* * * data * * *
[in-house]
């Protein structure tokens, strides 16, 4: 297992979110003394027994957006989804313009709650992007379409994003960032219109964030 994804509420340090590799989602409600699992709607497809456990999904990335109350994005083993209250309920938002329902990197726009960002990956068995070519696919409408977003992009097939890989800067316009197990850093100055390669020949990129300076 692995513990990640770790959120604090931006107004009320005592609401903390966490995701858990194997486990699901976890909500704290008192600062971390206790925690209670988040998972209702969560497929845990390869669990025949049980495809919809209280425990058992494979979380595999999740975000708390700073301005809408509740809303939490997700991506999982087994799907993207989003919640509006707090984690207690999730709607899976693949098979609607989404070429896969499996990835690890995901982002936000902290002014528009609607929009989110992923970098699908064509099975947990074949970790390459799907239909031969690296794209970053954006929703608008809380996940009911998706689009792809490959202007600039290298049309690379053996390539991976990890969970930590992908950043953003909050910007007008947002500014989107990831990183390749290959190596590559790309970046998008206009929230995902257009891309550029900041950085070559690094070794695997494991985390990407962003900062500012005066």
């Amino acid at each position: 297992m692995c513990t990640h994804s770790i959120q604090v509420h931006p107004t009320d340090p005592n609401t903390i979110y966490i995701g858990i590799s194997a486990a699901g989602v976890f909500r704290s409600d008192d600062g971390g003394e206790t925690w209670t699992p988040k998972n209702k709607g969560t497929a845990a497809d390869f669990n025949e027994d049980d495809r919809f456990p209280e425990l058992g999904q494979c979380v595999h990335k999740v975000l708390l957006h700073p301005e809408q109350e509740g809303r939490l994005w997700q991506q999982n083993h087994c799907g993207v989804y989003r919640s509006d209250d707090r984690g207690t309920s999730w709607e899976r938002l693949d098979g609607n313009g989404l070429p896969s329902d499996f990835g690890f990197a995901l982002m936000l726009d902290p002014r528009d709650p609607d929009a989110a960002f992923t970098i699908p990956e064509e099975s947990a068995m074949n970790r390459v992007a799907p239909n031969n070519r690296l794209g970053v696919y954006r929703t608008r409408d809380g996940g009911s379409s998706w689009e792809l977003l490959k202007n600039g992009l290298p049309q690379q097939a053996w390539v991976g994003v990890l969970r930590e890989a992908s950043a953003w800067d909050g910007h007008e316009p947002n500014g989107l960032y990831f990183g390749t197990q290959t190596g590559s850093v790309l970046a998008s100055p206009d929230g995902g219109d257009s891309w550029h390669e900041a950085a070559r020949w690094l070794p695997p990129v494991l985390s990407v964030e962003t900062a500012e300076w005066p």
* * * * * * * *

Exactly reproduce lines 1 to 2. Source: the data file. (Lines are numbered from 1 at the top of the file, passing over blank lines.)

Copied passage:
[in-house]
């Protein structure tokens, strides 16, 4: 297992979110003394027994957006989804313009709650992007379409994003960032219109964030 994804509420340090590799989602409600699992709607497809456990999904990335109350994005083993209250309920938002329902990197726009960002990956068995070519696919409408977003992009097939890989800067316009197990850093100055390669020949990129300076 692995513990990640770790959120604090931006107004009320005592609401903390966490995701858990194997486990699901976890909500704290008192600062971390206790925690209670988040998972209702969560497929845990390869669990025949049980495809919809209280425990058992494979979380595999999740975000708390700073301005809408509740809303939490997700991506999982087994799907993207989003919640509006707090984690207690999730709607899976693949098979609607989404070429896969499996990835690890995901982002936000902290002014528009609607929009989110992923970098699908064509099975947990074949970790390459799907239909031969690296794209970053954006929703608008809380996940009911998706689009792809490959202007600039290298049309690379053996390539991976990890969970930590992908950043953003909050910007007008947002500014989107990831990183390749290959190596590559790309970046998008206009929230995902257009891309550029900041950085070559690094070794695997494991985390990407962003900062500012005066």